Lessons in Patience


Well I finally made the move out to Jackson Hole Wyoming for the summer. Ill be out here most likely until the end of September from which I will return back to the Outer Banks for a month, and if everything goes acording to plan, I will then head up to Churchill for 5 weeks to work with polar bears. Should be an interesting few months ahead to say the least.

Jackson Hole, as most folks know, is a photographers dream – thus is why I chose to live here for the next 4 months. Grizzly bears, wolves, coyotes, all the big ungulates… you name it, its here. The best part about this place is that not only is it one of the only fully functioning ecosystems left in the lower 48 states, it is also the only ecosystem that has all of the original species prior to European colonization. For this reason, the Greater Yellowstone Ecosystem, which Jackson Hole and the Tetons are apart of, is like a giant biological labratory.

For the last couple of weeks I decided to focus primarily on photographing the big horn sheep of the region. I made this decision because the sheep will soon become inaccesible as they begin to make their way up into the alpine areas. These animals are still relatively common on top of some of the buttes and up in the Gros Ventre range (if you know where to look) but as the tempatures climb and the snow begins to melt up top, they will be migrating up to sheep mountain.

I located these sheep up ontop of a ridge line near the hwy and proceeded to make the ardious climb up the side of a slope. Keeping my eye on the rams for any sign of agitation or nervousness I ascended slowly.

Once I was about 100 yards off, I simply set down. The sheep were all very much aware of me by this point as they have eye site that is roughly 5 times as good as humans. After about 10 mins of sitting there, I decided that I would push my luck and move in a bit closer on them and so I moved in another 20 yards at an angle to them. Keep in mind that when you are aproaching wildlife like this, you do not want to make eye contact, nor do you want to aproach them directly. If i were to have just slung my tripod over my shoulder and made a b-line right for them, most likely they would have ran.

From my new vantage point, I sat back against a tree, both because I was exhausted but also so that I could try and put the sheep back at ease. It only took about 5 mins before life returned to normal and the sheep continued on about their day and I was able to begin making photographs.

After another 30 mins or so had gone by, one of the larger rams in the group stood up and started to aproach me. Adrenaline started pumping threw my arteries, and I’m sure my heart must of skipped a few beats. I had already scouted out and escape route in case something like this happened, however the ram was not showing any signs of agression.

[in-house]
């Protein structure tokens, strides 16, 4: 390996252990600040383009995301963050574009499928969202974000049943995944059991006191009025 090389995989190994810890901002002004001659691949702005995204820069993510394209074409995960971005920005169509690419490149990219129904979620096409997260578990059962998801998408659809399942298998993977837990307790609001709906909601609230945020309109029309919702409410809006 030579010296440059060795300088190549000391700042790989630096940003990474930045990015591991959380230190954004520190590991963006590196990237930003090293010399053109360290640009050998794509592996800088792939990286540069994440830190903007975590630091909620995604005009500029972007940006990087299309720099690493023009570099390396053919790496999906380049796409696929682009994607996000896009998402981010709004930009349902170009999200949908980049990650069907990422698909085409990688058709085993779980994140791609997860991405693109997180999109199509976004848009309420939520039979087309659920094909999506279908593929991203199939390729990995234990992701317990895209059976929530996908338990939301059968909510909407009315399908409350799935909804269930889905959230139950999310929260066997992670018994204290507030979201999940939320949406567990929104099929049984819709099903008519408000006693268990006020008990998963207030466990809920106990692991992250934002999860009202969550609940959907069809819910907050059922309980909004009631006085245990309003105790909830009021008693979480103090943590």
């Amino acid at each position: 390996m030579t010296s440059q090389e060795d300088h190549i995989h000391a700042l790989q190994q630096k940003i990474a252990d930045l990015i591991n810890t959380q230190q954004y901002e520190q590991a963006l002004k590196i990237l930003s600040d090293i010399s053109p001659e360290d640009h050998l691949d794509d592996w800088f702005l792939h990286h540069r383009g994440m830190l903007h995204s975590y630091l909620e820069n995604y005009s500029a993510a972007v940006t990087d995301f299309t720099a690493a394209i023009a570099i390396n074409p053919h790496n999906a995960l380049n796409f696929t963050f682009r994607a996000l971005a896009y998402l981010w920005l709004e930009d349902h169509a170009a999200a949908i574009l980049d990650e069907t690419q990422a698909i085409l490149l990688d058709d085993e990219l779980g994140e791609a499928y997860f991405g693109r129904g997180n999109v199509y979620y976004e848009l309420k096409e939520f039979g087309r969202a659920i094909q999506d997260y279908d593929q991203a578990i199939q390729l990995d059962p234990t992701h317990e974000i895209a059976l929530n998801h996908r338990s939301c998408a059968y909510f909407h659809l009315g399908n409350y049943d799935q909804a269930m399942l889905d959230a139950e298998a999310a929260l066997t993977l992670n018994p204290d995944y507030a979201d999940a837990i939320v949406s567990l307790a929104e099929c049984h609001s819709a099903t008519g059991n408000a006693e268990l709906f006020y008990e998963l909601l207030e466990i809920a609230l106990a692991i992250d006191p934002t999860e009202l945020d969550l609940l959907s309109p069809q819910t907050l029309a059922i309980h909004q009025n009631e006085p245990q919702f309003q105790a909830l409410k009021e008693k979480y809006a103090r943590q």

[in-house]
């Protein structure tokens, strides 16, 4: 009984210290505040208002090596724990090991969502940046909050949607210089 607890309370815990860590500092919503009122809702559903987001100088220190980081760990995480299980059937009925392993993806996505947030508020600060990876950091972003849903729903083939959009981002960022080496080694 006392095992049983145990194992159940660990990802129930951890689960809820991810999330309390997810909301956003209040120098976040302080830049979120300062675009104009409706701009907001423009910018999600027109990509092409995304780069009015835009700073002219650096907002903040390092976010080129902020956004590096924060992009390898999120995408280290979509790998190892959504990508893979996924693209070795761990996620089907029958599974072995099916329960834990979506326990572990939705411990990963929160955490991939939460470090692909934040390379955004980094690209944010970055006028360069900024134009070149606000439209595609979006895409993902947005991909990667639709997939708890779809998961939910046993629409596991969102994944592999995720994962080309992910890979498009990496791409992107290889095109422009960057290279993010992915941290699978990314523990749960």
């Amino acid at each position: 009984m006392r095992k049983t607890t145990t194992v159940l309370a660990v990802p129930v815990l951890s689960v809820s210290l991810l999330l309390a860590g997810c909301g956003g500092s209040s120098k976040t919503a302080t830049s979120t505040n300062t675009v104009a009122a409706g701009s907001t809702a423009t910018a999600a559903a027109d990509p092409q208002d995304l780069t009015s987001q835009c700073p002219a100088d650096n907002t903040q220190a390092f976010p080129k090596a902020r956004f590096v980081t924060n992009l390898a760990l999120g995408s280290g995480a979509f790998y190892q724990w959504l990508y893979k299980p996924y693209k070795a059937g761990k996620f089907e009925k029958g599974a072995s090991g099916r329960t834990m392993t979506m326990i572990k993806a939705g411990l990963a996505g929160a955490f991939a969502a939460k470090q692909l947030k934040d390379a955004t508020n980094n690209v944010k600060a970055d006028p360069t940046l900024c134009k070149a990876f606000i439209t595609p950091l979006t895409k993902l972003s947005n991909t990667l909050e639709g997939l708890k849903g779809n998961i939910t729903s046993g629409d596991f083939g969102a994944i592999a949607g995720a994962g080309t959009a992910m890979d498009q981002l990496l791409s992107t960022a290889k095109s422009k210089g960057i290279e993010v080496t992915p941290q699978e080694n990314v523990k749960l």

At about 20 feet away the ram just simply plopped down on the grown and went right to sleep! This is the ultimate compliment that an animal can show a photographer as it means that the animal is completely comfortable with your presence. This is exactly as it should be – let the animals aproach you.

Well as luck would have it, someone down below had spotted me. Anytime someone sees a tripod and a big lens around here, the tourists imeadiately begin to pile up. Glancing over my shoulder, I noted that there were already at least 10 other photographers who were setting up along the road side, and by now my ram was alerted as well.

A couple of photographers decided that they were going to try and climb up to my vantage point and began to scramble over the sagebrush and rocks. Imediately the ram jumped to his feet as he watched the people below. Yet another surge of adrenaline.

The ram looked back toward me for a moment and then back down the slope at the other photographers. Without any warning at all, he suddenly charged straight down the hill after the other people. Tripods were flying and people were tumbling down the hill to get out of his way. Once at the bottom, he honed in on individuals and charged them right back out onto the road.

By now, the onlookers had all either dove into their cars or were hiding behind other peoples cars to get out of this guys way. Once the ram was content that he had put everyone in his place, he climbed right back up the hill within a few feet of where I was still sitting and went on about his day. The photographs here are of this and other rams that were with him.

By taking my time, staying low, going slow, avoiding eye contact, and not walking right at the rams, I managed to enter into the sheep’s buffer zone. Sitting down as I did the first time and waiting a while helped to put the sheep to ease and let them know that I was not a threat. This allowed me to move in closer still, where again I sat down and held off for a while before I started moving about making photos.

I have to say though, watching the other photographers below me diving out of this guys way definatly made my day, and me and my companion who was waiting in the truck below had a good laugh over beers that night at the expense of everyone else!


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